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1 of 1 people found the following review helpful
5.0 out of 5 stars Travel along with the Goldstones Nov. 11 2001
This is the first of three books by the Goldstones about their experiences in the world of used books and book collecting. It is the most well-balanced of the series (the second and third are Slightly Chipped and Warmly Inscribed, respectively).
The Goldstones take you along with them as they learn about collecting classics and modern first editions (modern firsts being books of the twentieth/twenty-first century). Along the way you meet an array of charming (and not so charming), eccentric used booksellers and antiquarian book dealers. Also thrown into the bargain are several very entertaining digressions into the pages and authors of many classic books of the twentieth century. It managed to fill in some gaps as well as show me some new authors that I knew little or nothing about.
The writing style is effortless and informal, almost like you're listening in on one of their bookstore conversations. Anyone who loves books and enjoys trips to used bookstores will be in for a treat with this book.
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Most recent customer reviews
5.0 out of 5 stars Used and Rare
There should be a warning on this book. It is so infectious you will get the book collecting bug if you read it. Read more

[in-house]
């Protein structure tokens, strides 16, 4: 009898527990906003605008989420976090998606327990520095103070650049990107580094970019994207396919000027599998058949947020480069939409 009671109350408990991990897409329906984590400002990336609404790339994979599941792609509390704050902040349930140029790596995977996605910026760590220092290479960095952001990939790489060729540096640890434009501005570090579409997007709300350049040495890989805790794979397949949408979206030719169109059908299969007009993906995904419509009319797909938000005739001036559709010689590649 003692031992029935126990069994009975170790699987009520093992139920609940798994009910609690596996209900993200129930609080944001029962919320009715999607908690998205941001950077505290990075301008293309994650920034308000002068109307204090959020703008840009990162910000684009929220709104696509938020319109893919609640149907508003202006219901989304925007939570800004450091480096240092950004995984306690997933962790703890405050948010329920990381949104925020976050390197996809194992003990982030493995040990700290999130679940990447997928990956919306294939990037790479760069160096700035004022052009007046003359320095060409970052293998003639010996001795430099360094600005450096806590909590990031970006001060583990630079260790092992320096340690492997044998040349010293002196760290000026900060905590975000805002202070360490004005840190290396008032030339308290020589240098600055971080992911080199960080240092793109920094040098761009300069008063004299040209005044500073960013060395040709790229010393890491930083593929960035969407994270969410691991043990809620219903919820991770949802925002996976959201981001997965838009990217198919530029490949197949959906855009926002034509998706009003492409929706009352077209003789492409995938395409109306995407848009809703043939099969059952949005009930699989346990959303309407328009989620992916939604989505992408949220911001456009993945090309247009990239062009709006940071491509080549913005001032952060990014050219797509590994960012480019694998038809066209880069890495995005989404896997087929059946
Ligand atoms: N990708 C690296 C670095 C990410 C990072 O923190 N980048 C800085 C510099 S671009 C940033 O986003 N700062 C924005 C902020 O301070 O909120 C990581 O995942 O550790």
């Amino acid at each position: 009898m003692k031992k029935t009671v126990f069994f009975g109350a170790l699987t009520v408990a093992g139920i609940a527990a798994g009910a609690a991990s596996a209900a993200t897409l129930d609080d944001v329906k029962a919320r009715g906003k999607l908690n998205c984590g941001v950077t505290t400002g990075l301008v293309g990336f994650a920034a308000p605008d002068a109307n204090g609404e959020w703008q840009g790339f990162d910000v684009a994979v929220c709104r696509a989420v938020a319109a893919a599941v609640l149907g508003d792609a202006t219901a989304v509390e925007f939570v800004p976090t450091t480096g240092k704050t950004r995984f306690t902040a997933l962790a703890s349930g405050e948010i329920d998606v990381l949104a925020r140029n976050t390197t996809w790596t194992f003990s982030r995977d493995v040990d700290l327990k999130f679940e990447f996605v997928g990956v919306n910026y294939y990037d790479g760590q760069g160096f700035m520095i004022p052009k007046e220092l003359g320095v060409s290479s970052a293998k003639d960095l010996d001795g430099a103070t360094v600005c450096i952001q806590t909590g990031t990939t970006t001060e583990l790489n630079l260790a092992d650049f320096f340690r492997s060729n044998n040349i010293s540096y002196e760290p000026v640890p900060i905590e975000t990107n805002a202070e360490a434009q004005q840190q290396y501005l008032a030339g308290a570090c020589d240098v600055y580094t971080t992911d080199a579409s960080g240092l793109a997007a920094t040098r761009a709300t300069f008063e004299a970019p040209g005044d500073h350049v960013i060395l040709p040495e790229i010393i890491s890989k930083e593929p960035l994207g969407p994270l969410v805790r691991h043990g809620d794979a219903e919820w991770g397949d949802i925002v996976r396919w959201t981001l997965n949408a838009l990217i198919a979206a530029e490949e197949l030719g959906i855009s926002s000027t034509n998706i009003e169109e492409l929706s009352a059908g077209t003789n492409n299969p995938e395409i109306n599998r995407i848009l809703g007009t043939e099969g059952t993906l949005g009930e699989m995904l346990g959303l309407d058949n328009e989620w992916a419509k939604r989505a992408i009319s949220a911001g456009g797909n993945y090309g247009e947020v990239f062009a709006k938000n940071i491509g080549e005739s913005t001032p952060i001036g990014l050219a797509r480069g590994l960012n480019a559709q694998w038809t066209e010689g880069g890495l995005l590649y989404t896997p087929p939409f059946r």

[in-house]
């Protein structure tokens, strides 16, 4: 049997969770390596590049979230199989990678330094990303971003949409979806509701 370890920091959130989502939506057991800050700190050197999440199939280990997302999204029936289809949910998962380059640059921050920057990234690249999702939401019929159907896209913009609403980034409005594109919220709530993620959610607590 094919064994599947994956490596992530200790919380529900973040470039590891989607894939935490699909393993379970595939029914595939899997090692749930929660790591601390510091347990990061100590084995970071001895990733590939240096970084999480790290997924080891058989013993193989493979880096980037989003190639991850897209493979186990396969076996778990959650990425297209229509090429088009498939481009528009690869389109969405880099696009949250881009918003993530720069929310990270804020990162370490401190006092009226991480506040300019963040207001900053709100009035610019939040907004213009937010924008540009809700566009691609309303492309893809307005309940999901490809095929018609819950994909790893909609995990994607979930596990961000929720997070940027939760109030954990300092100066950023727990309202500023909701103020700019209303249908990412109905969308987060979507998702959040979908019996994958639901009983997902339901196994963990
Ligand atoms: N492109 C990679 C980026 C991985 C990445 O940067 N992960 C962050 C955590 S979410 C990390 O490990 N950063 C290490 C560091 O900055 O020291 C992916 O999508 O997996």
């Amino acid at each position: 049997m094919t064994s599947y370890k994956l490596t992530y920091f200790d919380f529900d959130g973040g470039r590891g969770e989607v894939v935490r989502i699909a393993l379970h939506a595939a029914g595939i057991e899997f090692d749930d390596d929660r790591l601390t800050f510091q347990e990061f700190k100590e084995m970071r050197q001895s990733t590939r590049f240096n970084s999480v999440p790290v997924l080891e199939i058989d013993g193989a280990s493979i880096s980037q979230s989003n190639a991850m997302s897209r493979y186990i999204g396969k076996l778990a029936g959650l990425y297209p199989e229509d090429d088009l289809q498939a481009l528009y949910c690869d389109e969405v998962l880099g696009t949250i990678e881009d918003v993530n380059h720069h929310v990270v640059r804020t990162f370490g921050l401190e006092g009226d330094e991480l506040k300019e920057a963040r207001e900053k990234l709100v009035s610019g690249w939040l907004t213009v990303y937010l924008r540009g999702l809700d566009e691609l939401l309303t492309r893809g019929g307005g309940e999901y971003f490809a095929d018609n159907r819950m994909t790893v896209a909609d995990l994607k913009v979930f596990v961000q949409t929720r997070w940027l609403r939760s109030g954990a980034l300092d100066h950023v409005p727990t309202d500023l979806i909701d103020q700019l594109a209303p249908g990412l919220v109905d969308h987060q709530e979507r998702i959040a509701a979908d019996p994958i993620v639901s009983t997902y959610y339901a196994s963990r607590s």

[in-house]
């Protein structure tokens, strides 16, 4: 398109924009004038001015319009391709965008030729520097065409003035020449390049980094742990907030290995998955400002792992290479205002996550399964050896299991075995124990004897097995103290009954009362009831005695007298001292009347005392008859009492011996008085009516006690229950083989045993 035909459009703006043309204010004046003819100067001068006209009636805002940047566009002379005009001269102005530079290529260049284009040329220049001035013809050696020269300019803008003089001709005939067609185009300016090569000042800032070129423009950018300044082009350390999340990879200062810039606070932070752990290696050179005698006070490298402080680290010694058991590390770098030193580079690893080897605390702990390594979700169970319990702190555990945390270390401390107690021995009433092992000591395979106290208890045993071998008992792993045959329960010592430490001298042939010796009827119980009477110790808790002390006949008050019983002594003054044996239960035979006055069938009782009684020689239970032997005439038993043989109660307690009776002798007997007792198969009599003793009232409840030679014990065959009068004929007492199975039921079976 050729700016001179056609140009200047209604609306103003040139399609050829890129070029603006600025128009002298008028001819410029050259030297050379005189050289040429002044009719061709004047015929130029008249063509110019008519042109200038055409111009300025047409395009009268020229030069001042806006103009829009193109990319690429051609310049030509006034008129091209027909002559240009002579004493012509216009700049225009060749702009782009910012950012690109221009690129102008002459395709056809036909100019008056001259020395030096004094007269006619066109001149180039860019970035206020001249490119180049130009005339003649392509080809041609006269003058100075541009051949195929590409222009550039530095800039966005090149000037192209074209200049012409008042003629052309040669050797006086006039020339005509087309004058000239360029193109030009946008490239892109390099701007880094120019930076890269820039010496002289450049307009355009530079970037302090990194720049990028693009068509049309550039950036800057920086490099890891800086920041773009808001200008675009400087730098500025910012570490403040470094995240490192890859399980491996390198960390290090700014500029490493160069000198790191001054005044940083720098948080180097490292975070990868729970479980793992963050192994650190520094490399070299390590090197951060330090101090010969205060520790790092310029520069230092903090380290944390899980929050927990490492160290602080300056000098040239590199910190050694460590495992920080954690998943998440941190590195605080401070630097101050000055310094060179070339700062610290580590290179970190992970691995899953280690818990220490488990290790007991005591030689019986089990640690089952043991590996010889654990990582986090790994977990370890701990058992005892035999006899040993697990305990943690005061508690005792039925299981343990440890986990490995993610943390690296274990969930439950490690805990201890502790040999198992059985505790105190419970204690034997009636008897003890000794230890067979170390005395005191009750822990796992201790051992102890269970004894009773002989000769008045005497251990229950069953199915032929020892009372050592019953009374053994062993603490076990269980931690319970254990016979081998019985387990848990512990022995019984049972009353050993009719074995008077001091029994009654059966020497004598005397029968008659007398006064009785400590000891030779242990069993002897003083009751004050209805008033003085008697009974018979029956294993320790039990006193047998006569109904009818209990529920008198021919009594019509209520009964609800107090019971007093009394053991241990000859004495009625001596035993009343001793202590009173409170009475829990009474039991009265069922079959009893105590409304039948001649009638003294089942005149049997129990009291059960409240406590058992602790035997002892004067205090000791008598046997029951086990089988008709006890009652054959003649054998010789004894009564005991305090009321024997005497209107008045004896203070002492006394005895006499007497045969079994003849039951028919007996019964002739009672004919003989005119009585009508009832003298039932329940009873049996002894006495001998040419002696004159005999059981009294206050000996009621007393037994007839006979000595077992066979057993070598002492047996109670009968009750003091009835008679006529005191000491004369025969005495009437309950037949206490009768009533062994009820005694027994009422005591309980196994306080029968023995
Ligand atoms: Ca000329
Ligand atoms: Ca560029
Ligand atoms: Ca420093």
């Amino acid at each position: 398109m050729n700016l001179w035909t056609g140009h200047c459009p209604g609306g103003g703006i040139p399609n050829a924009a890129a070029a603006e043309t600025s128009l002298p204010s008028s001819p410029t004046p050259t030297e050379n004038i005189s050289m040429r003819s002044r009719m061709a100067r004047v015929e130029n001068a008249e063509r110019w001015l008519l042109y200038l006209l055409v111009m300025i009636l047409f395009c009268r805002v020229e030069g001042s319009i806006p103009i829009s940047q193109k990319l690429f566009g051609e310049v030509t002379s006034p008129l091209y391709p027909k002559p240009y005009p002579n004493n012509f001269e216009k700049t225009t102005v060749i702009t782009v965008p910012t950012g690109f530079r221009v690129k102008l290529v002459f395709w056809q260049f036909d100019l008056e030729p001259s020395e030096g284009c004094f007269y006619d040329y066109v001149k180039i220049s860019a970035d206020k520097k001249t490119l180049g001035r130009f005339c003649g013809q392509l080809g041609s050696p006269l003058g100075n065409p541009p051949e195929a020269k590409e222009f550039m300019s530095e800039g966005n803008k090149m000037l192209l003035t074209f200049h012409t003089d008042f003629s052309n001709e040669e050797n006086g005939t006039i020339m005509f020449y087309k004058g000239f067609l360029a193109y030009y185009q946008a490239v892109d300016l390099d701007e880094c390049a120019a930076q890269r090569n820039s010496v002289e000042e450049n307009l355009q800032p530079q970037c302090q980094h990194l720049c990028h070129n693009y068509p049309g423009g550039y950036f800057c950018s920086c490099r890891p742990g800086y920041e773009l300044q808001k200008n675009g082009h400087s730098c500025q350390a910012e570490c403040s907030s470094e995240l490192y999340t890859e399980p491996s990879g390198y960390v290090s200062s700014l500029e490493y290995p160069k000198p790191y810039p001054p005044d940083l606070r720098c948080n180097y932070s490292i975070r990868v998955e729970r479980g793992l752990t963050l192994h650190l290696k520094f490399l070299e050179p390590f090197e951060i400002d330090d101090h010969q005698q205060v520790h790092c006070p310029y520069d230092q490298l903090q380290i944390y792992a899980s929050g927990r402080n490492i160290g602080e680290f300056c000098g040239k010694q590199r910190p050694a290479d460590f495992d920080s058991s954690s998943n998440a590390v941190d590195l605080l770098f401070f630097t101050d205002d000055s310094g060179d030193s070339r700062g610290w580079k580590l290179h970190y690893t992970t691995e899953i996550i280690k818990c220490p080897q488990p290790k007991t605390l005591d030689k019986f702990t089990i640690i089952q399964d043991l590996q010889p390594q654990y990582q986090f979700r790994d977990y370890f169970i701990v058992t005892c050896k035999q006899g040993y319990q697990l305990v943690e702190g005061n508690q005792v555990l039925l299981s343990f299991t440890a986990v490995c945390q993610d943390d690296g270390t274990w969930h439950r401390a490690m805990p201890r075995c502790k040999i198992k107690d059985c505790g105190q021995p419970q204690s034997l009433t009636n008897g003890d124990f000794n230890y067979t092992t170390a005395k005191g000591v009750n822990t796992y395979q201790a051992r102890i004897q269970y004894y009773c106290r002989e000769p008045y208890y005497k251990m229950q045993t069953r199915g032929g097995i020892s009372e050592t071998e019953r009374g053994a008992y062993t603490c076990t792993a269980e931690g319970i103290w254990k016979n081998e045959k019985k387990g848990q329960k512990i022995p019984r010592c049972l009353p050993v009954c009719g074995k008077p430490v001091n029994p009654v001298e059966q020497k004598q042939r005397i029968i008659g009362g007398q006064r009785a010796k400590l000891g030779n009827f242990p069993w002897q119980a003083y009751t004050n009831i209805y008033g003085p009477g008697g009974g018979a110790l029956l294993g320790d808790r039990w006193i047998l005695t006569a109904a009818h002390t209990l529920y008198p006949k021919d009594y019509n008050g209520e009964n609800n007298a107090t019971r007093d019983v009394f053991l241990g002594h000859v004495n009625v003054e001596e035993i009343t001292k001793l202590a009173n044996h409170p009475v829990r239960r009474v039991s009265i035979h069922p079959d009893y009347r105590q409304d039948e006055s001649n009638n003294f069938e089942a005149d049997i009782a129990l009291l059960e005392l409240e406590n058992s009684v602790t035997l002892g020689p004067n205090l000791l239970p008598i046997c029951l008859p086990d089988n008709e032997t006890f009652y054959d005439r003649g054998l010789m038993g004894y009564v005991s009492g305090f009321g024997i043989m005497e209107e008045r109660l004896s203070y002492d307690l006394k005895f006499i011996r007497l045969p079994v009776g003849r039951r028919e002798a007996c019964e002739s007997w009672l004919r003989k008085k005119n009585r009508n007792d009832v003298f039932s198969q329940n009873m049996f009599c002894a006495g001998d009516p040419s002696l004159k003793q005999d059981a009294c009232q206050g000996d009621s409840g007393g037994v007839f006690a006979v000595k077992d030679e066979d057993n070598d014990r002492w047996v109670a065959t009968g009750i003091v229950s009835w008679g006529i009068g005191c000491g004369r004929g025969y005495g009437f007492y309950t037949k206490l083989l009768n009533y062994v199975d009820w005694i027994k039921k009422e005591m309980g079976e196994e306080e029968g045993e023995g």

Published on March 26 2006 by A. Gavritsas
1.0 out of 5 stars Books are just another "hot" collectible, I guess
This is a fun and charming narrative for those new to collecting books on the ways of the antiquarian trade -- from how books are found to how a book jacket or a quirk of printing... Read more
Published on March 14 2004 by P. Capps
5.0 out of 5 stars A wonderful accident
I ordered this book quite by accident and am delighted. If all accidents could be so delightful. A well-written, easy read that speaks volumes about books and the people who love... Read more
Published on Sept. 6 2003 by Whalley
5.0 out of 5 stars Already a classic - A delight for lovers and booklovers
This is a fun read by the Nick and Nora Charles of book collecting. This was their initial book on the subject, a labor of love, and their enthusiasm is contagious. Read more
Published on July 13 2003 by Richard L. Pangburn
5.0 out of 5 stars A fun quick read for book lovers.
What a rich little book. It is such a fun read. It has revived my love of book shopping. My wife and I went out this past weekend to hunt for new finds. Read more
Published on Dec 23 2002 by Freddie D. Cox
5.0 out of 5 stars Oh what fun!!
I opened this book and that was the end of me untill I turned the last page. If you love books and your not wealthy but you have pie in the sky dreams about having your own... Read more
Published on March 13 2002 by Amazon Customer
5.0 out of 5 stars Don't worry, others share your madness
Used and Rare is the story of a decent in to a wonderful form of madness - the madness of book collecting. Read more
Published on Oct. 22 2001 by Megami
3.0 out of 5 stars Book-collectors' porn
This not unpleasant memoir tells the story of a yuppie couple's gradual immersion in the world of book collecting. Read more
Published on Aug. 13 2001 by Zeldock
4.0 out of 5 stars A Must-Own for All Book Lovers!
I came across this little "gem" at my favourite bookstore (under the shelf labelled "Literary Criticism"), picked it up, started reading the first page... Read more
Published on May 22 2001 by anna-joelle
4.0 out of 5 stars Very interesting foray into the world of book collecting
This was the first book on Book Collecting by the Goldstones and I am glad I read them in the wrong order. Read more
Published on Feb. 20 2001 by Daniel E. Wickett